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Design-build can shorten the schedule and reduce project cost, while still allowing an owner to specify equipment, materials and aesthetics for the project.
Water & Wastes Digest recently interviewed Bruce Allender, North America director of business development for the water and wastewater industry for Black & Veatch, about the growing interest, overall benefits and effectiveness of the design-build approach and its effect on water and wastewater projects.
WWD: Why do you think a design-build approach is becoming more prevalent in the water and wastewater industry?
Bruce Allender: Owners like the design-build approach because it is more efficient in terms of cost and schedule than the traditional design-bid-build approach for project delivery. It provides the owner with a single point of responsibility and a better quality of project due to the integration of the design and construction into one contract. The design-build delivery mechanism allows certain activities to be performed in parallel, which shortens the schedule and reduces project cost. The owner can still specify equipment, materials and aesthetics for the project; thus, there can be a high level of control by the owner in design-build projects.
WWD: Can you please explain the differences between design-bid-build and design-build deliveries?
Allender: The major differences are as follows:
WWD: What are the major significant-risk issues associated with design- build contracts in the water and wastewater industry?
Allender: The major risk in any design-build project is poor risk allocation between the owner and the design-builder. We believe that the risk should be allocated to the entity that best can assume that risk. This allocation is different for each project and changes over time. We recommend that owners solicit feedback from the industry about what level of risk the design-build community is willing to accept and then structure their projects around those conditions.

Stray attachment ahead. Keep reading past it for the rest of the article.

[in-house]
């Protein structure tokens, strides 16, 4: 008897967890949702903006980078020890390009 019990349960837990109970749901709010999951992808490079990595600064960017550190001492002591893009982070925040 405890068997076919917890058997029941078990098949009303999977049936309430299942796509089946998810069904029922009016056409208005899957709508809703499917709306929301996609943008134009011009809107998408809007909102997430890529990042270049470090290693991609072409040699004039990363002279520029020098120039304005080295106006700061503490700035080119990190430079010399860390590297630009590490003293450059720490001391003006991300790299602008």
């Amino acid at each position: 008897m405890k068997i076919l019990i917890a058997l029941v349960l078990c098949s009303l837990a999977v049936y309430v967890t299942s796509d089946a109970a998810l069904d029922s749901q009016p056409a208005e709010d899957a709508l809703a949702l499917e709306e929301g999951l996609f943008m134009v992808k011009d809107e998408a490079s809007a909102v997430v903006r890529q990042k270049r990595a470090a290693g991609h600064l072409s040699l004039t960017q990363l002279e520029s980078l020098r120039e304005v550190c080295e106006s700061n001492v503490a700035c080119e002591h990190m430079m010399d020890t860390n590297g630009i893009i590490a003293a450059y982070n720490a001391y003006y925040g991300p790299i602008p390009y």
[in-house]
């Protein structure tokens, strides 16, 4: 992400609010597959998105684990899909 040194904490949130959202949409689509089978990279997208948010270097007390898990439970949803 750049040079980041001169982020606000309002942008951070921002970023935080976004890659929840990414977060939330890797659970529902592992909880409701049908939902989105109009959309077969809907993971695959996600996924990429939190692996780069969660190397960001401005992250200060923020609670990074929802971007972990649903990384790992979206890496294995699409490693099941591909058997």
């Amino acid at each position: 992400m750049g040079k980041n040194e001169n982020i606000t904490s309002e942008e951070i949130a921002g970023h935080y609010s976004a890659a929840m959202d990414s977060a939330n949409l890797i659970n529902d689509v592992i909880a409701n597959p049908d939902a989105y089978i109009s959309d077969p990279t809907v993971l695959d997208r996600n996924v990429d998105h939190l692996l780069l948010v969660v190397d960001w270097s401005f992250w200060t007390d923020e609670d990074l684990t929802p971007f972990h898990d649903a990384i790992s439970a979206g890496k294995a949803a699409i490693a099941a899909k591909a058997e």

WWD: What do you think makes a utility a good candidate for a design-build project? And conversely, what are the benefits of a utility choosing to design-build?
Allender: A good candidate would be any utility that has a need to deliver a project for a lower cost on a certain schedule. Design-build can be used effectively for projects such as pipelines, pump stations, Greenfield treatment plants and retrofits of existing treatment facilities. Owners should see design-build as a delivery mechanism that helps optimize the budget and delivery schedule of their capital improvement projects.
The benefits for a utility are less administration for an alternative delivery project; savings in cost and schedule with an improved quality of project; a way to optimize its CIP program in terms of cost and schedule; an earlier indication of project cost, which may help the owner set future rate structures and secure financing for the project; and greater cost transparency for the owner, if the appropriate design-build procurement mechanism is used.
WWD: Would a private owner in the water and wastewater industry benefit more from the design-build process than a public utility and why?
Allender: In terms of project cost and schedule, private industry benefits in the same ways as public entities. The only small difference is that, in some cases, the private industry can sole source a design-builder, whereas a public utility, in most cases, needs to have a competitive method of selecting a design-builder.
The main benefit of sole sourcing for the owner is that it can shorten the overall project schedule. Concerns about cost in a sole-source environment can be alleviated by having a transparent and competitive procurement process. For private utilities working for a regulated public organization, transparent and competitive procurement is generally required.